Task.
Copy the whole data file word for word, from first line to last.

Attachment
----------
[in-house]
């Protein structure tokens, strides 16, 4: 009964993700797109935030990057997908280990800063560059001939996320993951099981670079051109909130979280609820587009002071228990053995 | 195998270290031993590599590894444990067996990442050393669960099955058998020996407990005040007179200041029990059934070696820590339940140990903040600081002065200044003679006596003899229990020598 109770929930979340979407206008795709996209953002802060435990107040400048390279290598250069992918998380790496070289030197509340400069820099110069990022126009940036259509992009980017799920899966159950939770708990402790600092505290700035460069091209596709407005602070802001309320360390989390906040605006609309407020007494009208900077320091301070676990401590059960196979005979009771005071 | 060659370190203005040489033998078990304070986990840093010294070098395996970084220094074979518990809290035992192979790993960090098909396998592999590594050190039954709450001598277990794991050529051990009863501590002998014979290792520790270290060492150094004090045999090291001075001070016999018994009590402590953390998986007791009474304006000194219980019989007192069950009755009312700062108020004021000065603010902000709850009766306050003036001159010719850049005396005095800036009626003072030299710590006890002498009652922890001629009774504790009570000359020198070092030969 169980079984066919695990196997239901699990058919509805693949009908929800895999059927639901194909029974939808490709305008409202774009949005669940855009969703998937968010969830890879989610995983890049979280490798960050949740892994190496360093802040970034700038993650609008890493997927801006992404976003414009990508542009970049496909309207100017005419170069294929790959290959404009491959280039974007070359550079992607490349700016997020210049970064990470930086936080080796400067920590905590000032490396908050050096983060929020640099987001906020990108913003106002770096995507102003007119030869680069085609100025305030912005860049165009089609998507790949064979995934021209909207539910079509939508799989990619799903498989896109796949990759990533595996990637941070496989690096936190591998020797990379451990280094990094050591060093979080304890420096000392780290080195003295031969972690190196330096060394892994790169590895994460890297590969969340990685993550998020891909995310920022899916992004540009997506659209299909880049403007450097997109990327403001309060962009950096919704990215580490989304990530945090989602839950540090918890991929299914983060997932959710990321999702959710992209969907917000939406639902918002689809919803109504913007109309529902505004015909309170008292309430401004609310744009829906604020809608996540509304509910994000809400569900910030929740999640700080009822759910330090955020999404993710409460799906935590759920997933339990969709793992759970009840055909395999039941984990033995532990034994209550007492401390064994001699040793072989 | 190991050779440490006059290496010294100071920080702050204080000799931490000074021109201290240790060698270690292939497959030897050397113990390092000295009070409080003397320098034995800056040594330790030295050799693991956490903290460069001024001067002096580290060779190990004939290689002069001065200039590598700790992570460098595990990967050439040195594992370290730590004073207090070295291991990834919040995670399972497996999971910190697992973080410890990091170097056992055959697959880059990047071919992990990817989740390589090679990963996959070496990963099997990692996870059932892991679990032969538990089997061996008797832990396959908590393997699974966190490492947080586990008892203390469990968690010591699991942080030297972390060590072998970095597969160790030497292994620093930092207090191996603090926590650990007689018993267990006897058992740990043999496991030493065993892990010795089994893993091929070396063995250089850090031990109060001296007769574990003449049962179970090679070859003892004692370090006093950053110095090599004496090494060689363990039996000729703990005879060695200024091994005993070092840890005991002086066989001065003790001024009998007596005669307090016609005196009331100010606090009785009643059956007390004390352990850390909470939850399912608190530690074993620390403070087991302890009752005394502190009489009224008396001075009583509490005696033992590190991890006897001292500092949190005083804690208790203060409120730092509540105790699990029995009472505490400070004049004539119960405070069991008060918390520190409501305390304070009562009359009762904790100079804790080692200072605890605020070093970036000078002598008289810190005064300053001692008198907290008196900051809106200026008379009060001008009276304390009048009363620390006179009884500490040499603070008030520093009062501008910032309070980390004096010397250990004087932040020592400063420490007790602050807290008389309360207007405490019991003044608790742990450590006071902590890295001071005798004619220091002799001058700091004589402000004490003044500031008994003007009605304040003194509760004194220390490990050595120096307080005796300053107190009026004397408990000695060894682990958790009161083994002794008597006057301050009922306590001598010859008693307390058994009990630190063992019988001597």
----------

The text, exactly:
[in-house]
């Protein structure tokens, strides 16, 4: 009964993700797109935030990057997908280990800063560059001939996320993951099981670079051109909130979280609820587009002071228990053995 | 195998270290031993590599590894444990067996990442050393669960099955058998020996407990005040007179200041029990059934070696820590339940140990903040600081002065200044003679006596003899229990020598 109770929930979340979407206008795709996209953002802060435990107040400048390279290598250069992918998380790496070289030197509340400069820099110069990022126009940036259509992009980017799920899966159950939770708990402790600092505290700035460069091209596709407005602070802001309320360390989390906040605006609309407020007494009208900077320091301070676990401590059960196979005979009771005071 | 060659370190203005040489033998078990304070986990840093010294070098395996970084220094074979518990809290035992192979790993960090098909396998592999590594050190039954709450001598277990794991050529051990009863501590002998014979290792520790270290060492150094004090045999090291001075001070016999018994009590402590953390998986007791009474304006000194219980019989007192069950009755009312700062108020004021000065603010902000709850009766306050003036001159010719850049005396005095800036009626003072030299710590006890002498009652922890001629009774504790009570000359020198070092030969 169980079984066919695990196997239901699990058919509805693949009908929800895999059927639901194909029974939808490709305008409202774009949005669940855009969703998937968010969830890879989610995983890049979280490798960050949740892994190496360093802040970034700038993650609008890493997927801006992404976003414009990508542009970049496909309207100017005419170069294929790959290959404009491959280039974007070359550079992607490349700016997020210049970064990470930086936080080796400067920590905590000032490396908050050096983060929020640099987001906020990108913003106002770096995507102003007119030869680069085609100025305030912005860049165009089609998507790949064979995934021209909207539910079509939508799989990619799903498989896109796949990759990533595996990637941070496989690096936190591998020797990379451990280094990094050591060093979080304890420096000392780290080195003295031969972690190196330096060394892994790169590895994460890297590969969340990685993550998020891909995310920022899916992004540009997506659209299909880049403007450097997109990327403001309060962009950096919704990215580490989304990530945090989602839950540090918890991929299914983060997932959710990321999702959710992209969907917000939406639902918002689809919803109504913007109309529902505004015909309170008292309430401004609310744009829906604020809608996540509304509910994000809400569900910030929740999640700080009822759910330090955020999404993710409460799906935590759920997933339990969709793992759970009840055909395999039941984990033995532990034994209550007492401390064994001699040793072989 | 190991050779440490006059290496010294100071920080702050204080000799931490000074021109201290240790060698270690292939497959030897050397113990390092000295009070409080003397320098034995800056040594330790030295050799693991956490903290460069001024001067002096580290060779190990004939290689002069001065200039590598700790992570460098595990990967050439040195594992370290730590004073207090070295291991990834919040995670399972497996999971910190697992973080410890990091170097056992055959697959880059990047071919992990990817989740390589090679990963996959070496990963099997990692996870059932892991679990032969538990089997061996008797832990396959908590393997699974966190490492947080586990008892203390469990968690010591699991942080030297972390060590072998970095597969160790030497292994620093930092207090191996603090926590650990007689018993267990006897058992740990043999496991030493065993892990010795089994893993091929070396063995250089850090031990109060001296007769574990003449049962179970090679070859003892004692370090006093950053110095090599004496090494060689363990039996000729703990005879060695200024091994005993070092840890005991002086066989001065003790001024009998007596005669307090016609005196009331100010606090009785009643059956007390004390352990850390909470939850399912608190530690074993620390403070087991302890009752005394502190009489009224008396001075009583509490005696033992590190991890006897001292500092949190005083804690208790203060409120730092509540105790699990029995009472505490400070004049004539119960405070069991008060918390520190409501305390304070009562009359009762904790100079804790080692200072605890605020070093970036000078002598008289810190005064300053001692008198907290008196900051809106200026008379009060001008009276304390009048009363620390006179009884500490040499603070008030520093009062501008910032309070980390004096010397250990004087932040020592400063420490007790602050807290008389309360207007405490019991003044608790742990450590006071902590890295001071005798004619220091002799001058700091004589402000004490003044500031008994003007009605304040003194509760004194220390490990050595120096307080005796300053107190009026004397408990000695060894682990958790009161083994002794008597006057301050009922306590001598010859008693307390058994009990630190063992019988001597």